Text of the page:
Wednesday, September 11, 2013

Woven Felt Baskets (with tutorial)

Yesterday I lamented a failure along my quest for matching, uniform 12 inch bins for my closet. Because covering boxes with fabric didn't go exactly like I'd planned, I went back to the search for cheap bins online. As I browsed Overstock and JoAnns and Walmart and Sears sites for bins on a budget, the computer gremlins (ad tailor-- call it what you will) figured out what I was up to and started tempting me with these "sponsored results."
You know what, internet, that wasn't very nice. I don't have $250 to spend on that lovely basket. You know that. But there you go, getting my heart set on it. Of course, there are cheaper versions. West Elm will sell you one for only $40. Much cheaper, but still, I was hoping for something in the $3 to $7 range. 
Luckily, all it takes is a google of "woven felt baskets" for a slew of craft blogs to pop up with instructions for the DIY version. Most of them, unfortunately, look rather... DIY. They don't have the clean, uniform look of the expensive store bought version and instead look more like something your niece makes you for Christmas. Although the price is right, I couldn't bring myself to make a bin that looks like this one from the fabric.com blogs.
But then, I found this tutorial from Peach Vintage and really got excited. At least her baskets had a little more dignity! While she did a lot more sewing than I wanted to, her outcome was a lot better than the others I'd seen. 

Soon, I returned home from the fabric store with 1 1/4 yards of 72 inch wide cream colored felt, turned my fan on full blast, hit play on pandora, and set to work. About 2 hours later I was thrilled with my outcome, and set back to JoAnns for 3 more yards of felt to make my whole closet uniform and "photo ready."

I know the internet has plenty of tutorials for these damn things, but I think it could use a few more that don't suck. So, here's how you make 12x12 woven felt storage bin on the cheap. 

You'll need:
Rotary cutter and mat
Sewing machine
About 1 yard of 72" wide felt

Step 1: Cut the felt
Cut 12 strips of felt (2" wide by 45" long)
Cut 5 strips of felt (4" wide by 48" long)

Step 2: Sew up your rounds
Fold one of your wide strips in half lengthwise (hot dog style) so it is 2" x 48" and sew across the long edge, creating a double thickness. You do not need to "turn" these. Just let your raw edges be. Then, join the two ends of the strip to create a loop, overlapping the ends about 1/2 inch. Use a zig zag stitch on both raw edges.  Repeat with all 5 strips. When they're done, they'll look like this.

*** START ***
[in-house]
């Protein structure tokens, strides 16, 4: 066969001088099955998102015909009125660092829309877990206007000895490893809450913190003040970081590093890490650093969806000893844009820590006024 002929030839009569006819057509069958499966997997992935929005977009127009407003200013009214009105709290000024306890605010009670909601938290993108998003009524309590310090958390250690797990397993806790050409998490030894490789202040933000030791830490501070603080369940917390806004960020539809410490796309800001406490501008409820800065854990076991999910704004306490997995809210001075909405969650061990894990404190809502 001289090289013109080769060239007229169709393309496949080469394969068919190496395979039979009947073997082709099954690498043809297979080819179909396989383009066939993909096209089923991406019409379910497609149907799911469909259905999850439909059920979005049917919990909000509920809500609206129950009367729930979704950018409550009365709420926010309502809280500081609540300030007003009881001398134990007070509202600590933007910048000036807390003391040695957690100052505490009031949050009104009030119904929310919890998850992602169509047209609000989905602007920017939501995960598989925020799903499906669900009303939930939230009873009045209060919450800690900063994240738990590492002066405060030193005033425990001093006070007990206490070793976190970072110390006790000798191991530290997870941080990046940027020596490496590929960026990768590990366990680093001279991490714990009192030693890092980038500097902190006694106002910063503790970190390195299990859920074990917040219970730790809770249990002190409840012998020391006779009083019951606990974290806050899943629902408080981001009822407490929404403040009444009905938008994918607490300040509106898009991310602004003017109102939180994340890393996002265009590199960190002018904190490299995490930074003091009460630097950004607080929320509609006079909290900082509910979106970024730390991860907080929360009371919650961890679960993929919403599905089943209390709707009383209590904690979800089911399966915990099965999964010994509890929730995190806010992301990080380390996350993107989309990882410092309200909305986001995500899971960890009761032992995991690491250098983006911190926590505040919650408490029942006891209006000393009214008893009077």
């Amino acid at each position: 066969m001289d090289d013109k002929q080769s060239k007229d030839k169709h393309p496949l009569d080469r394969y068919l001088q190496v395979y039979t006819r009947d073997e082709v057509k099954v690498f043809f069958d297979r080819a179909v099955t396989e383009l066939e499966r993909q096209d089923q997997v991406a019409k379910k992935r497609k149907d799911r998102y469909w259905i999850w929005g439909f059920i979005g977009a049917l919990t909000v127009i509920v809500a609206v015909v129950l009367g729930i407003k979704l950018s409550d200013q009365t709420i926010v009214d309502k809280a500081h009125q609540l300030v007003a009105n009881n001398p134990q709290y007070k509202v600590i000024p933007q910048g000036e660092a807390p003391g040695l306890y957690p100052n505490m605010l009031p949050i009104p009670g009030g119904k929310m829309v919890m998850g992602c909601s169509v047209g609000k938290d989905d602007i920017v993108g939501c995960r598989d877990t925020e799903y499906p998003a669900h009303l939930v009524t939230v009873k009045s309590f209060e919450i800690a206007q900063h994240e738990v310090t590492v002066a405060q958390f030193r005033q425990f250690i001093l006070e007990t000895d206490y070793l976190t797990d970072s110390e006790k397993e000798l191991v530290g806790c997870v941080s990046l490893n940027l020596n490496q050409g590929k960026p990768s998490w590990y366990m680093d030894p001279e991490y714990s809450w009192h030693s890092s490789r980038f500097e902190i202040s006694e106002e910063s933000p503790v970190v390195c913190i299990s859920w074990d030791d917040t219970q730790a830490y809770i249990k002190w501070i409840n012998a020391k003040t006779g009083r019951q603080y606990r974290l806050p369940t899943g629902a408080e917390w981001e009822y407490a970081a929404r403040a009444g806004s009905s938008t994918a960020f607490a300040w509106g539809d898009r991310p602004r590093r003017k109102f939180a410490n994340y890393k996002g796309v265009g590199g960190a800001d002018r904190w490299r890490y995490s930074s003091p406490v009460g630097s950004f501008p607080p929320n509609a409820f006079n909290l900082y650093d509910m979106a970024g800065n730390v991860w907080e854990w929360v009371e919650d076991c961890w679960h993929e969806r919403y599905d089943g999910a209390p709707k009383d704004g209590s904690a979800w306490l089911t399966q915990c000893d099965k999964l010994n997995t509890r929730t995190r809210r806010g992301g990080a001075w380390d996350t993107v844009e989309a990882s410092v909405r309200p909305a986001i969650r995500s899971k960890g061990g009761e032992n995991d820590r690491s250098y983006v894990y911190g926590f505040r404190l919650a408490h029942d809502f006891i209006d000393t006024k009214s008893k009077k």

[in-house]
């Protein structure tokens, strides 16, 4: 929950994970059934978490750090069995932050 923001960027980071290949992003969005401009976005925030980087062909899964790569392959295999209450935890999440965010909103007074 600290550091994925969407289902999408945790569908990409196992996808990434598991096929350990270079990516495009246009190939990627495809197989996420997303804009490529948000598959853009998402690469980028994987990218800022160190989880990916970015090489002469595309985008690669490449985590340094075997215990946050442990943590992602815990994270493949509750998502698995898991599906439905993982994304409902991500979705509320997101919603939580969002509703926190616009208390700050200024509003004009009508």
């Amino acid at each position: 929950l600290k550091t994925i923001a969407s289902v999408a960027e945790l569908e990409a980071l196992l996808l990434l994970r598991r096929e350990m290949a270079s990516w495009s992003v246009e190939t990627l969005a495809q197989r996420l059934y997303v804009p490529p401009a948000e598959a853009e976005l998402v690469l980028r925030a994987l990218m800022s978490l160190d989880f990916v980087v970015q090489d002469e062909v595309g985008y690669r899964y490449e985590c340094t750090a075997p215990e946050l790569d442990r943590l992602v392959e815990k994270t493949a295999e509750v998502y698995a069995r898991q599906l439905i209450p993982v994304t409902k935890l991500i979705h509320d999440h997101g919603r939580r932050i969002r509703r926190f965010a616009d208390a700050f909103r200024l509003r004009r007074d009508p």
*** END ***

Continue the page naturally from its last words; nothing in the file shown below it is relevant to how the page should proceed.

Step 3: Begin weaving.
Start by laying 6 narrow strips out next to each other on your surface. Then weave the other 6 (going over, then under, over, then under) into those strips. Be sure this is in the middle of the strips. You can check this by just measuring the unwoven tails on each side. It they should be about 16" on each side.

Step 4: Build vertical
Place your first loop on top of your woven surface. This is the trickiest part of the whole process. You must outsmart the weaving. Strips that ended on the outside (on the work surface) need to go inside the loop. Strips that ended inside (that is on top of the other strip) need to stay outside of the loop. Got it? Take a minute, look at the picture, let it soak in. 
Then, put your next loop on top of the stack. Take the 12 ends that are inside the basket and pull them outside (over the top of the loop). Take the 12 ends that are outside and put them inside the basket. Repeat this process for all of the loops.

Step 5: Finishing
When you get to the last strip, you may find that your ends are getting pretty short. Give them a good tug to get any slack out of your weaving. You should have a long enough end to wrap it over the top loop and tuck it in on the other side. If there is too much fabric, trim the tail so that it just tucks under the top loop. 
Now, you're invested. You really want the basket. So, you're going to do this part, even though its crappy. Sorry. Take your basket (which looks done, right?) to the sewing machine. You're going to need to cram the top loop under the presser-foot and run a row of stitches around the bottom of that top strip to keep all of those tails you just tucked in where they belong. 
And you're done! Once you've made one, you'll want to make 5! Each one will be faster than the last, I promise!

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